Why native plants?
Native plants have existed in Michigan since before European settlement. Over thousands of years they have adapted to Michigan soils and variable climate. Once they are established (a full growing season), they need no water and require no fertilizer. Above ground, these plants offer a breadth of habitat and food for birds and insects. Below ground, their deep roots allow them to survive cold winters and hot summers, and last through dry seasons, too. These roots systems absorb stormwater and filter nutrients, pollutants, and sediments while also creating avenues for water to seep into the soil which aides in recharging ground water. Via gravity this water slowly reaches the creek through the ground. When it arrives, the water is cooler and cleaner compared to the warm, polluted storm surges that come from the storm sewers.
Native plants are essential for healthy creeks as well as feeding and sheltering resilient ecosystems.
Propagating native plants
Each season our Plaster Creek Stewards (PCS) gathers seeds from over 400 species (474 is the record) of plants native to Michigan. Michigan seeds are smart and will not germinate until they have sat through a time of cold, a winter season. Some seeds, especially berries, need to be digested to germinate. We mimic the natural processes of dormancy via putting seeds in the fridge, through a blender or washed in acid. When spring arrives, the seeds are laid out for germination and transplanted into larger pots and flats as they grow. This propagation is all done here on Calvin’s campus. Here the plants grow and stay until they are ready to be planted in watershed restoration projects like rain gardens, bioswales, floodplain restoration projects, or other sustainable landscapes. Our greenhouse facility includes an outdoor nursery covered in shade cloth, one heated greenhouse, and two cold frame greenhouses. The second cold frame greenhouse was built in the summer of 2018 due to a pressing need for more space for young plants and the generosity of many donors and supporters of Plaster Creek Stewards. These greenhouses become the hub of student and volunteer activity throughout the growing season as materials, tools, and plants are staged here for restoration work. Students meet for lunch, for work, and overall for growing in their understanding of watershed stewardship.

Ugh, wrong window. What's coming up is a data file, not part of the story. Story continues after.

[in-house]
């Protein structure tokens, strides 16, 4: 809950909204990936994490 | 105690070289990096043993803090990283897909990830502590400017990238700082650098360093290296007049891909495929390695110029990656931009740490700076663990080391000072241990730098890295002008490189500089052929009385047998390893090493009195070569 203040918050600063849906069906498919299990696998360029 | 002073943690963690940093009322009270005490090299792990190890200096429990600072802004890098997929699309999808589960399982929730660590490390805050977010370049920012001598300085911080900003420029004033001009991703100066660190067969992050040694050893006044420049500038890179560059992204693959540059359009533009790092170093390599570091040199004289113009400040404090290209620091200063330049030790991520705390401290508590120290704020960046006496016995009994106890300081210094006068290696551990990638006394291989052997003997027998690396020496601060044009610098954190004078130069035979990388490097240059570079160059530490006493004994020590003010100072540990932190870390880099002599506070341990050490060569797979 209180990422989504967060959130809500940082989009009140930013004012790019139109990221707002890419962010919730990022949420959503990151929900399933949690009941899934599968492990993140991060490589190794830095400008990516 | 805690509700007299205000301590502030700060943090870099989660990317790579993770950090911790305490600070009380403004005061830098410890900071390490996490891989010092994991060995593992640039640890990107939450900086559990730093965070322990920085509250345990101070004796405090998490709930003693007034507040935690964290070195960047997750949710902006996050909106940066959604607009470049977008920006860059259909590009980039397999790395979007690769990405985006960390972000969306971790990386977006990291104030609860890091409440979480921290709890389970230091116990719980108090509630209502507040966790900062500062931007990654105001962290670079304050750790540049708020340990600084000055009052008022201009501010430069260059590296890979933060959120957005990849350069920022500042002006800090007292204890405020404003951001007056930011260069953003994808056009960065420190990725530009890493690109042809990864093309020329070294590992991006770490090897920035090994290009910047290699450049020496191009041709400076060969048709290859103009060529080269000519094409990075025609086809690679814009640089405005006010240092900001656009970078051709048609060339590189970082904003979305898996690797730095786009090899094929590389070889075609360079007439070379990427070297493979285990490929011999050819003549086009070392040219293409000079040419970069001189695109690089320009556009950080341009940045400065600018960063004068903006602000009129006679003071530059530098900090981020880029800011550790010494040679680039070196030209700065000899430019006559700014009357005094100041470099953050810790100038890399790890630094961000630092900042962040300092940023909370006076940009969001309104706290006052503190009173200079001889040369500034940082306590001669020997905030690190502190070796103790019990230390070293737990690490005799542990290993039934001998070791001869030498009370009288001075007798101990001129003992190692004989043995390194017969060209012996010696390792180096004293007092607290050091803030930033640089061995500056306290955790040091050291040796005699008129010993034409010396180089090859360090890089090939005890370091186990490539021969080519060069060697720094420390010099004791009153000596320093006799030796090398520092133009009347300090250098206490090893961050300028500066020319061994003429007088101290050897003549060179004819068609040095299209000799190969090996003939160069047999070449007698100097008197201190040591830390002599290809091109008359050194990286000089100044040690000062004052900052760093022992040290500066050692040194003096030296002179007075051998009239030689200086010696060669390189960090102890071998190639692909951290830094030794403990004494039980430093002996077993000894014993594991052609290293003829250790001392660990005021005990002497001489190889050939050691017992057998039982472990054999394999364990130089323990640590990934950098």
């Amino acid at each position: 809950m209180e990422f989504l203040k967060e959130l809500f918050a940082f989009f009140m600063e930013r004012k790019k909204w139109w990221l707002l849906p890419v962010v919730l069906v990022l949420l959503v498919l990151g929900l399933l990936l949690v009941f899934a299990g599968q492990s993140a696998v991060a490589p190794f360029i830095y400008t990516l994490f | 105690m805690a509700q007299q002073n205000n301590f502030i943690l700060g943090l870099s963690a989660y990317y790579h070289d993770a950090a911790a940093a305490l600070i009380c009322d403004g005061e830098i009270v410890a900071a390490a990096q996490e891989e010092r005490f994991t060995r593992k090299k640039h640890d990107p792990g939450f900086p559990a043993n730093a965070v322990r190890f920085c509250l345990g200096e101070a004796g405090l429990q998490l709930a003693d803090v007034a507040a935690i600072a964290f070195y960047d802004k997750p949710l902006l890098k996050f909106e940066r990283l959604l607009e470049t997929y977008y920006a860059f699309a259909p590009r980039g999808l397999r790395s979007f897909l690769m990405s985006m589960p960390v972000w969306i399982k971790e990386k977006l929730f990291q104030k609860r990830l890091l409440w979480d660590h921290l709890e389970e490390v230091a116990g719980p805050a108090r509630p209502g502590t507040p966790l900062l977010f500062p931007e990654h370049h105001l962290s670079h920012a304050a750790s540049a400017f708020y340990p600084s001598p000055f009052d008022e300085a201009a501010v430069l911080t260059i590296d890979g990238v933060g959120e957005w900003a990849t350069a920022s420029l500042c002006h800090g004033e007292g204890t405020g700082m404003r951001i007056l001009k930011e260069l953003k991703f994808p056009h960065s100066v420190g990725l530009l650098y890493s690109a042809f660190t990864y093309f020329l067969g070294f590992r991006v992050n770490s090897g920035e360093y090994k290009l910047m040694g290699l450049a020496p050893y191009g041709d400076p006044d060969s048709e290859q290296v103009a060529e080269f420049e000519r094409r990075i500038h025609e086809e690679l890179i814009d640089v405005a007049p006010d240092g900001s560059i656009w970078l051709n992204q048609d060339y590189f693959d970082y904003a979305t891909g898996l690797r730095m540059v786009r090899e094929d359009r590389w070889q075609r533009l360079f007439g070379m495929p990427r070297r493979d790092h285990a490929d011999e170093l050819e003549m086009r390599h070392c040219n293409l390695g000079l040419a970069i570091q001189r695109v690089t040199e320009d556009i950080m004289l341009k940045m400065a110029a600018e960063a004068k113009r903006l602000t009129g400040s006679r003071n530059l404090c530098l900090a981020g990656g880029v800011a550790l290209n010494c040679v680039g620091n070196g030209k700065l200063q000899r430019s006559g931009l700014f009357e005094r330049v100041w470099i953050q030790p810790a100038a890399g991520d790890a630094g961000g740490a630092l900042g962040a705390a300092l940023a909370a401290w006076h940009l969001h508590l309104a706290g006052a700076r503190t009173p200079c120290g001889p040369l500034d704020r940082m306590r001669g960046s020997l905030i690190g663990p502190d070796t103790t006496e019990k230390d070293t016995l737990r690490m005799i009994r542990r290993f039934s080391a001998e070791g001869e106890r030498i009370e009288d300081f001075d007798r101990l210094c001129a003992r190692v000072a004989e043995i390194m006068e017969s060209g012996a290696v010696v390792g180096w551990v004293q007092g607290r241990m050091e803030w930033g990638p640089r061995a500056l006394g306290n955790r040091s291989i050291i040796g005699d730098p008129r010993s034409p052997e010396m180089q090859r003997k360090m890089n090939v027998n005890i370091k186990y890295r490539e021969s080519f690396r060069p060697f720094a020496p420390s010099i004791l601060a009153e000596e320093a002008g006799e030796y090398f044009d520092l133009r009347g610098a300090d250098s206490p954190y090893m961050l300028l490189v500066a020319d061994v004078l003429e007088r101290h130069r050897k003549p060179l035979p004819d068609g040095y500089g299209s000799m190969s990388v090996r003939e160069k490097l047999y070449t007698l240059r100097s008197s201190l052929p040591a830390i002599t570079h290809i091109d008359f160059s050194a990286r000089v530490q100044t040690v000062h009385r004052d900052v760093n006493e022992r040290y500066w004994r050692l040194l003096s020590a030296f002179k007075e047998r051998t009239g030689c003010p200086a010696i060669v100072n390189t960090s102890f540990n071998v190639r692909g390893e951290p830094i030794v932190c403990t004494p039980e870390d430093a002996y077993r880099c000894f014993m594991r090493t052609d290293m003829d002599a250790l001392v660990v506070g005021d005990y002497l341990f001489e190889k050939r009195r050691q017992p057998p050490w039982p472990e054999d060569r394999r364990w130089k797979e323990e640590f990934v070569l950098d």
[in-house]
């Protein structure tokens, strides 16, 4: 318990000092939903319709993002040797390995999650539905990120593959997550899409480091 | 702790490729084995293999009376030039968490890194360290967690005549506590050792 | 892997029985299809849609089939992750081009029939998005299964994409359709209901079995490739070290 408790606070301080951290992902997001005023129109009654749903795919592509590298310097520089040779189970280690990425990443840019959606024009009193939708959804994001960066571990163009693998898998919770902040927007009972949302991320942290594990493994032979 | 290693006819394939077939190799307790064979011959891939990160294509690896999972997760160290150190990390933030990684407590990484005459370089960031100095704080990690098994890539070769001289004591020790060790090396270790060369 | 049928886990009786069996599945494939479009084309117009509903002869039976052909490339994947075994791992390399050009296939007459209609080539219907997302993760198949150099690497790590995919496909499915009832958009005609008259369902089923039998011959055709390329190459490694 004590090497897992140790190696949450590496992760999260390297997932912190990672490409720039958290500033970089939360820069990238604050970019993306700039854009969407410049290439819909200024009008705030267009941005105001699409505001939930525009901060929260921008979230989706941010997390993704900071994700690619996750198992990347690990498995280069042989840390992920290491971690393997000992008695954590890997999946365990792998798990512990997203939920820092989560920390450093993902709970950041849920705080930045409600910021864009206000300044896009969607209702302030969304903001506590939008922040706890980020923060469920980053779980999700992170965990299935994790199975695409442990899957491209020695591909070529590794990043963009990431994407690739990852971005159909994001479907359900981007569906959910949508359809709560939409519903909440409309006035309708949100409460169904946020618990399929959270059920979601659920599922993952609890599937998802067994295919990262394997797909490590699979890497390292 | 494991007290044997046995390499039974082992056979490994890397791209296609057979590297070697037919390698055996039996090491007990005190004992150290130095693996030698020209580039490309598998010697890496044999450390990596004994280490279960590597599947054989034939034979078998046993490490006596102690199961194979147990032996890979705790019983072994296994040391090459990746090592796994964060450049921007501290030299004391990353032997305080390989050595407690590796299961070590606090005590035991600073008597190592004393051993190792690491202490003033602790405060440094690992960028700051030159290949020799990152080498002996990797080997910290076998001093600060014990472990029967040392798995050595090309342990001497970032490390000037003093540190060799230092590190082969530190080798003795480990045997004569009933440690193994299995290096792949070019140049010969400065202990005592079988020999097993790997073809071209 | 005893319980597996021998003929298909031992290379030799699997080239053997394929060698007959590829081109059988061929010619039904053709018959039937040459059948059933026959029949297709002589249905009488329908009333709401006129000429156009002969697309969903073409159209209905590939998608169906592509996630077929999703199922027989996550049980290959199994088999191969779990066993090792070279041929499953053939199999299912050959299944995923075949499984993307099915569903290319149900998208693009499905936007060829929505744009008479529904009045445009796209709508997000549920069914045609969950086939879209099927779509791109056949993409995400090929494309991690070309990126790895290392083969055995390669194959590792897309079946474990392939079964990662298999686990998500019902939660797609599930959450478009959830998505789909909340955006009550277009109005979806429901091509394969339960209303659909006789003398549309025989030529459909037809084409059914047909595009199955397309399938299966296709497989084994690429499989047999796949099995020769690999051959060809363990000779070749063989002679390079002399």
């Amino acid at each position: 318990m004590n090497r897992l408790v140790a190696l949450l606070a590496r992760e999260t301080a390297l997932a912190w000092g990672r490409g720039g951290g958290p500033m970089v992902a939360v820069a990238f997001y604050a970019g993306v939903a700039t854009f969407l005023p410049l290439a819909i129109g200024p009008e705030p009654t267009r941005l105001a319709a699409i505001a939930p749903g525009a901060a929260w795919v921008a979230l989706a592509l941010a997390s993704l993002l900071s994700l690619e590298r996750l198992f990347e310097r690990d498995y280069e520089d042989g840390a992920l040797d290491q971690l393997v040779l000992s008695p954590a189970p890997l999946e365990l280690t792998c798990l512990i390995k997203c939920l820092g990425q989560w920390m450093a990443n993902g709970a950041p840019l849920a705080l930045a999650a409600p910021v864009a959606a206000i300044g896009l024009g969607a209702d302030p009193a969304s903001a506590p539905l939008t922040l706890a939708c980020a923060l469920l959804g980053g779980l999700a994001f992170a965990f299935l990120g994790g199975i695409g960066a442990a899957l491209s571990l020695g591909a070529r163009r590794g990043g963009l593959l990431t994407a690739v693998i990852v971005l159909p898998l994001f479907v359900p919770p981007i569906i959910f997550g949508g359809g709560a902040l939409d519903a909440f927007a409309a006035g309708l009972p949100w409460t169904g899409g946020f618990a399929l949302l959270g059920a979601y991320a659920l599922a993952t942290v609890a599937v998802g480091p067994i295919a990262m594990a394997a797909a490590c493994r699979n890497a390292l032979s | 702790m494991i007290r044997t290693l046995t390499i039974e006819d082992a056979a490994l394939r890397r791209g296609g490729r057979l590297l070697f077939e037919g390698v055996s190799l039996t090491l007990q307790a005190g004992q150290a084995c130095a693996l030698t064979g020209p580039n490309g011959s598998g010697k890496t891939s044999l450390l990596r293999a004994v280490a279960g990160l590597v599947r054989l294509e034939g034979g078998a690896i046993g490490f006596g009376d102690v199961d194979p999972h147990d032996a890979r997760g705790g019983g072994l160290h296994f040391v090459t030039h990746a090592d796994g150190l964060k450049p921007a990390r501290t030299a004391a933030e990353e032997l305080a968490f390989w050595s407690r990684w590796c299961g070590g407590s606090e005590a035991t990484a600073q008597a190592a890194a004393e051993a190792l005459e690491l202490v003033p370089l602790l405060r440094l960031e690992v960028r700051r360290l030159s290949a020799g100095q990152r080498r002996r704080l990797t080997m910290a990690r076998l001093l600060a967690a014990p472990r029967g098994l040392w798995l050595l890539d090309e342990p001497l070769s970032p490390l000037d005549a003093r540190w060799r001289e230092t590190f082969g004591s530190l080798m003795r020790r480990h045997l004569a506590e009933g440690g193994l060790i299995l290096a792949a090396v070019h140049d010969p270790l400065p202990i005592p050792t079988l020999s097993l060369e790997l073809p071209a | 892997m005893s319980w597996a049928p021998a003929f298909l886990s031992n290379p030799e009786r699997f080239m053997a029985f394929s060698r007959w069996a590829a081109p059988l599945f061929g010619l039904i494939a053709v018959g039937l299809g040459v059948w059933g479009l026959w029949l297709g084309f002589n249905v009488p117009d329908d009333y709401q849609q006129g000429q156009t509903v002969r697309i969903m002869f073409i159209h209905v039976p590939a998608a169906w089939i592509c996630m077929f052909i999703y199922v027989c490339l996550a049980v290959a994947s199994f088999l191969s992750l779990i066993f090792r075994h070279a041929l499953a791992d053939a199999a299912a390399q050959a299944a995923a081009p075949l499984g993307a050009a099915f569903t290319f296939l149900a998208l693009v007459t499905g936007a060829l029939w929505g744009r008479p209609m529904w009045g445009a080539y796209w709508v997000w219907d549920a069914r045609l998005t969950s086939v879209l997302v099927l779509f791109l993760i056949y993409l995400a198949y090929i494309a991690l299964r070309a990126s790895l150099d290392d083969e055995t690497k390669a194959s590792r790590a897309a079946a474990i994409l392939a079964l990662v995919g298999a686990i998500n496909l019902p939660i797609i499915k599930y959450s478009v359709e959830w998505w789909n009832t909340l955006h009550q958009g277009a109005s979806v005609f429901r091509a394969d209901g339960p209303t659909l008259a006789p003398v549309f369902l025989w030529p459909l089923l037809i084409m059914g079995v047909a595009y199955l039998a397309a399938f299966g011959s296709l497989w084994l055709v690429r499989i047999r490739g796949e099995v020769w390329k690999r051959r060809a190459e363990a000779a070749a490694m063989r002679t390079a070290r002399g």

Interested in propagating native plants in your classroom? We have a reference to get you started.
Education and research
The native plants used in PCS restoration projects provide educational and service-learning opportunities for students and community members. We work with students in various courses at Calvin, at various schools in the watershed, and with volunteers. At each of our educational events, we also provide an opportunity for people to take action to restore the watershed. We find education and action are synergistic. Each group learns about native plants and watersheds, then works in the greenhouse, or installs a rain garden, or another restoration project.
Our propagation techniques and projects are part of ongoing research covering ecological restoration. We are especially interested in which native species survive and thrive best in urban rain gardens. We are amassing a dataset of how various native species preform over time, and what site conditions are important for determining species' survival.